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The Commander of the Great Coup

The Commander of the Great Coup

Monday, 25 May, 2020 - 09:15
Ghassan Charbel
Ghassan Charbel is the editor-in-chief of Asharq Al-Awsat newspaper

Our neighbor has forgotten that we live in a world that saw the rise of the coronavirus killer.

For the first time since the pandemic, her son will pay her a visit. During the first days, she feared that fate would be quicker than this encounter. She made the necessary arrangements and did not hesitate to prepare some of her son’s favorite food. She put on a joyful dress to erase the gloom of clouds and waited.

The long-awaited young man appeared on time. He stood in the garden and called the woman, who was counting the minutes. She almost hurled towards him. Suddenly, she received a categorical warning. The son raised his hand, warning and reminding her of the mask and the gloves.

The message was sufficient to deter the threatening tenderness. There must be no hug in the presence of coronavirus. The exchange of kisses is more dangerous than that of stabs.

Safety is the priority and every excitement is deferred. Thus, the close encounter becomes similar to a remote meeting. The pleasures of the senses should be replaced with less risky enjoyment that does not irritate the epidemic.

The mother, overwhelmed with pre-epidemic feelings, said that she had prepared for the visitor a meal that he had been addicted to when he was at home.

On a mother’s tenderness scale, gifting a meal made with love is a thousand times better than a flower bouquet that anyone can offer.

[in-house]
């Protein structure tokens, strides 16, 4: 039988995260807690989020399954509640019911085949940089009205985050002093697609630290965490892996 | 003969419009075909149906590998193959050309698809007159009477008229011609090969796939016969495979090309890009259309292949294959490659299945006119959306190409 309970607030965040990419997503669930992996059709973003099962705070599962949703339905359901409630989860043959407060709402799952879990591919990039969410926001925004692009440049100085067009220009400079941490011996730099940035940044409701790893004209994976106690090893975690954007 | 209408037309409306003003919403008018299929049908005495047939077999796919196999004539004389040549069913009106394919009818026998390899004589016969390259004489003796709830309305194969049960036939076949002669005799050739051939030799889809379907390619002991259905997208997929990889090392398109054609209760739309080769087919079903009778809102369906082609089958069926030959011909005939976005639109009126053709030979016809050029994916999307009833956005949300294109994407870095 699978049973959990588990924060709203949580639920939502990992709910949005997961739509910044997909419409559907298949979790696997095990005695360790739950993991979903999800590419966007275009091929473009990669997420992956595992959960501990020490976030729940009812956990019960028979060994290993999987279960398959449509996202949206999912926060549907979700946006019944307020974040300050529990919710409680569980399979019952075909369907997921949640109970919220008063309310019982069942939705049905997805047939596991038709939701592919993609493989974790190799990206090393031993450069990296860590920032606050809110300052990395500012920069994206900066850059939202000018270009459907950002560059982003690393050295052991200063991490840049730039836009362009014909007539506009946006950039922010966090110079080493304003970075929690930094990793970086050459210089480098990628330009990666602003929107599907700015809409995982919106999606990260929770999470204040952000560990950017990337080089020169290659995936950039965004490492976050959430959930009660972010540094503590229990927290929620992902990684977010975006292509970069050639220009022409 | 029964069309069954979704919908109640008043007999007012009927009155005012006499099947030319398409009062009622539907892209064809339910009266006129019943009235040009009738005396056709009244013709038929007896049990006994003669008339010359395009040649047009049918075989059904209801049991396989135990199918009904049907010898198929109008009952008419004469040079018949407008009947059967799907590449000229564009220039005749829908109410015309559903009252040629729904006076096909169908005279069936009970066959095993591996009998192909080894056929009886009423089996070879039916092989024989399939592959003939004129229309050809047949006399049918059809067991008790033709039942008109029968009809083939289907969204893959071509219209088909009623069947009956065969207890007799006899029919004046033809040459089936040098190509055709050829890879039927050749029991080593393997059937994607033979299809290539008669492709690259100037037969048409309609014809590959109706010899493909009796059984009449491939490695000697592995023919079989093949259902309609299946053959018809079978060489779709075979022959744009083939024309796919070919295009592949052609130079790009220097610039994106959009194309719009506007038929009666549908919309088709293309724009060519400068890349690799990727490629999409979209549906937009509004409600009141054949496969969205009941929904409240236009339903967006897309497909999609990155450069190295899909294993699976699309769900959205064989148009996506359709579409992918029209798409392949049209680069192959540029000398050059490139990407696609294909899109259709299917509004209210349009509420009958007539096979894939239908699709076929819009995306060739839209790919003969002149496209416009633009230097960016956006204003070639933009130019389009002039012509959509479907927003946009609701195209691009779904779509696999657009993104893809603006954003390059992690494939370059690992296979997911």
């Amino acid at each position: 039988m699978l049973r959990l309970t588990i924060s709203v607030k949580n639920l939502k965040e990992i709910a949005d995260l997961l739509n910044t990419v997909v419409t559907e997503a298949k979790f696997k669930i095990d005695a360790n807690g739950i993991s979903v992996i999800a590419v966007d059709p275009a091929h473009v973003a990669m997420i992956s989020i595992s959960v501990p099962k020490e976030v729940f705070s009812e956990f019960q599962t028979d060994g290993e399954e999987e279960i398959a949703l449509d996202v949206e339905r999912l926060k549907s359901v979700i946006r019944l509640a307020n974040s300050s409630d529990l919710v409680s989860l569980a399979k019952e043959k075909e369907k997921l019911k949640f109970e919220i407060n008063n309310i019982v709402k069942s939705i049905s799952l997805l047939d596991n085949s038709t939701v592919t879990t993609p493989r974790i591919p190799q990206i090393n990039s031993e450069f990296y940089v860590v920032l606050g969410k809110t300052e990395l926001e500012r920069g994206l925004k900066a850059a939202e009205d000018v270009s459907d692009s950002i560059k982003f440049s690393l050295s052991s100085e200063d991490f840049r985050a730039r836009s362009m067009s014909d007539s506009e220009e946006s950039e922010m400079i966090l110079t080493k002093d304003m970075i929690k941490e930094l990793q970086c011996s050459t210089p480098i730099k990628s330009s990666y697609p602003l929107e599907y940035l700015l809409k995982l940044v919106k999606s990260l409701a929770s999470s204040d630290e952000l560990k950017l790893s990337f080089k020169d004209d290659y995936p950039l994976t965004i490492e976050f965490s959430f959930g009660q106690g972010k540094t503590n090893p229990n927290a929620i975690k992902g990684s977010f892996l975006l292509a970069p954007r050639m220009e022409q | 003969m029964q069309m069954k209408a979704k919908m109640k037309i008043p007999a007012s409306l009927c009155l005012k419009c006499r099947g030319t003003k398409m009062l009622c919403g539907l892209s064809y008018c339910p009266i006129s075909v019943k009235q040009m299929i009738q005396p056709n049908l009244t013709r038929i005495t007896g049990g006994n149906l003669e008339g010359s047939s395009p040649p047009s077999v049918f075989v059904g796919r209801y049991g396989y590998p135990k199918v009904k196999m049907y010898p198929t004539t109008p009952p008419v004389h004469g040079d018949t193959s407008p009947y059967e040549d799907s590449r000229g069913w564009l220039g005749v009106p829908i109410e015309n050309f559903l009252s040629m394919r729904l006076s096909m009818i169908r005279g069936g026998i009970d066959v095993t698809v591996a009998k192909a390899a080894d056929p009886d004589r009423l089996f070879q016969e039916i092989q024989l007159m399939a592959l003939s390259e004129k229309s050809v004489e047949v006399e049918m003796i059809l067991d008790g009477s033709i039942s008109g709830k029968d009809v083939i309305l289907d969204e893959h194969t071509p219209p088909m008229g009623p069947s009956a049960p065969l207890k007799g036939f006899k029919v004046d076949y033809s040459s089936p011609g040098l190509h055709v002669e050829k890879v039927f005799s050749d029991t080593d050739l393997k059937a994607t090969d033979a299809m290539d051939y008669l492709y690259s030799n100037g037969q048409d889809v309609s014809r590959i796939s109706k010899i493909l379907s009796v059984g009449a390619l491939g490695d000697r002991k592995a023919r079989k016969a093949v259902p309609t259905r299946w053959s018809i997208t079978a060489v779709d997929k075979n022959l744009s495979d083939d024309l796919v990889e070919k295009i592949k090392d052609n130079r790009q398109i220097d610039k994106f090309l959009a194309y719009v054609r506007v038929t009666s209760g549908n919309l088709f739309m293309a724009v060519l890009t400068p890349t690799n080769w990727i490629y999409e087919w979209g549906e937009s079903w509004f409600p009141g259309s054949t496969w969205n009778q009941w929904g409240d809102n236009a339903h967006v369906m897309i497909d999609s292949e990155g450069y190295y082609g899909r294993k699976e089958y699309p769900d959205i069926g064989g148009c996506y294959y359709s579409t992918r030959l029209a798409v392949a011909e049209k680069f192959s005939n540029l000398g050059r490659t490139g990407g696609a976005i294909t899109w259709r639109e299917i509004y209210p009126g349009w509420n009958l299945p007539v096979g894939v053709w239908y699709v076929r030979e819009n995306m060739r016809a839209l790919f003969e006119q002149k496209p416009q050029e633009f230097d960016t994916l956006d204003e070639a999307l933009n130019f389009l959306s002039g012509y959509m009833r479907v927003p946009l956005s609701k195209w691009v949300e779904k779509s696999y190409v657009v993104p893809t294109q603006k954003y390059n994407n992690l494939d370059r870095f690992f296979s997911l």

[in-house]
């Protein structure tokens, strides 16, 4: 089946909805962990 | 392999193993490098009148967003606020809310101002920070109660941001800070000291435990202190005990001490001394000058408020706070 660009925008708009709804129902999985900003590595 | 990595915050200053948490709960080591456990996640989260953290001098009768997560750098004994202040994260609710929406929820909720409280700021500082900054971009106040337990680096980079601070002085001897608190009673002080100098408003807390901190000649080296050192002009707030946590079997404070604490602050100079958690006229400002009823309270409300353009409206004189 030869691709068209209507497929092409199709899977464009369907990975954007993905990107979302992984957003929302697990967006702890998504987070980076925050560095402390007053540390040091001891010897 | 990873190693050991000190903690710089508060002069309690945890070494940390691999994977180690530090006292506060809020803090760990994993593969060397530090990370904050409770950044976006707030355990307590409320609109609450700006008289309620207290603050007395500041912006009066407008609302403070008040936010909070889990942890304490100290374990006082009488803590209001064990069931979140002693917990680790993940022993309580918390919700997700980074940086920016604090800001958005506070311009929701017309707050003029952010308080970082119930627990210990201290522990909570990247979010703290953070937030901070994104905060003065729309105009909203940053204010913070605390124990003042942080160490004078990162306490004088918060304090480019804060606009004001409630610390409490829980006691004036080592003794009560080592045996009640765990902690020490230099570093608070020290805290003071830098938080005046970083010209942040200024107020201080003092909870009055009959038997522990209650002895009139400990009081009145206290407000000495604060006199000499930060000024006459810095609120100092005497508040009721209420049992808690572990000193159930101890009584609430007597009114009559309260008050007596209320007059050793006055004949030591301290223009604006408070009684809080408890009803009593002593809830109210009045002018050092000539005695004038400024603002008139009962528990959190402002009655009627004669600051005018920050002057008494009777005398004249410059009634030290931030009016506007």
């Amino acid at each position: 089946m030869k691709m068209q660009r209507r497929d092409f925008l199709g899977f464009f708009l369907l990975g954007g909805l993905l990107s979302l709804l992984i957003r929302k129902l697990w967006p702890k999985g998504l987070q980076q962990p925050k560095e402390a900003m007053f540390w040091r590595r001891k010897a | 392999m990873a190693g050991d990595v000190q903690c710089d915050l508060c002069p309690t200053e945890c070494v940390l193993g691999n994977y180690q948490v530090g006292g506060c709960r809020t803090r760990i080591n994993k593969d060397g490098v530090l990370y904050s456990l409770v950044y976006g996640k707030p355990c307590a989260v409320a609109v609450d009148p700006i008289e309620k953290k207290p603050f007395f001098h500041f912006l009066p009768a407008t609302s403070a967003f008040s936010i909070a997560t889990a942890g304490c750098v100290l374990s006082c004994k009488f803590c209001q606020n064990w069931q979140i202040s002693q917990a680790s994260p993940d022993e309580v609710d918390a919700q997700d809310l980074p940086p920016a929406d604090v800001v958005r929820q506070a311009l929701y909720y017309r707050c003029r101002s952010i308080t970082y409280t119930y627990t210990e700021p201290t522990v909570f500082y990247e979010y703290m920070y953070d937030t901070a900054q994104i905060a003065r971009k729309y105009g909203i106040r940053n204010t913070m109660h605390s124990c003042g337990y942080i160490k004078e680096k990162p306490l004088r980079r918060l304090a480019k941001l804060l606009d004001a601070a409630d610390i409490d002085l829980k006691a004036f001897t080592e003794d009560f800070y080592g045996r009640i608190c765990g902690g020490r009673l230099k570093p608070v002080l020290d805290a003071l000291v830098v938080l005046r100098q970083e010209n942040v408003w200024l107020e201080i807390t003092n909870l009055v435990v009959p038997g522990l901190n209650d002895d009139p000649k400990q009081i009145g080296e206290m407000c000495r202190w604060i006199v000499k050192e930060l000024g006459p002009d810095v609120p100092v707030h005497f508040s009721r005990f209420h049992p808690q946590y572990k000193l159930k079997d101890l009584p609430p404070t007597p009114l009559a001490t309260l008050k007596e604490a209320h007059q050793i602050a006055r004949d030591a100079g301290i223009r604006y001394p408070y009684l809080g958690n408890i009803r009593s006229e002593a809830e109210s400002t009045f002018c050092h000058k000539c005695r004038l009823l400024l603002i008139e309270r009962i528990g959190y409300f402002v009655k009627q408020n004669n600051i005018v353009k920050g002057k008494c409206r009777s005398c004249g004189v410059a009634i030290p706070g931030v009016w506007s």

Disappointment crept into the face of the mother when the son apologized, considering that the only solution to resisting COVID-19 is strict adherence to safety conditions and to borders similar to severing relations between human beings.

Scenes at the public park facts are no less expressive. A man walking in your direction turns suddenly away as if approaching you is a trap.

There is no solution other than distancing. They say that one might get used to isolation… We are undoubtedly going to live in a world unlike the one we had been blessed with more than three months ago.

Restaurants will be different. Travel will be tiring and fraught with anxiety. We will not be relieved until a trusted party declares that laboratories have produced a vaccine that will save the world from the pandemic.

We have been lamenting the past old days. We are now aware of the importance of the little pleasures that are disappearing before our eyes. My friend called me and talked with regret about the beautiful arenas that were filled with tourists and pigeons.

I was a little worried because it was the first time that I felt my friend was more concerned with past memories than with signs of the future.

I am a little afraid when I think that I have no friend other than old memories. But I prefer not to be overly sad. And not to despair too much. And not to over-clap.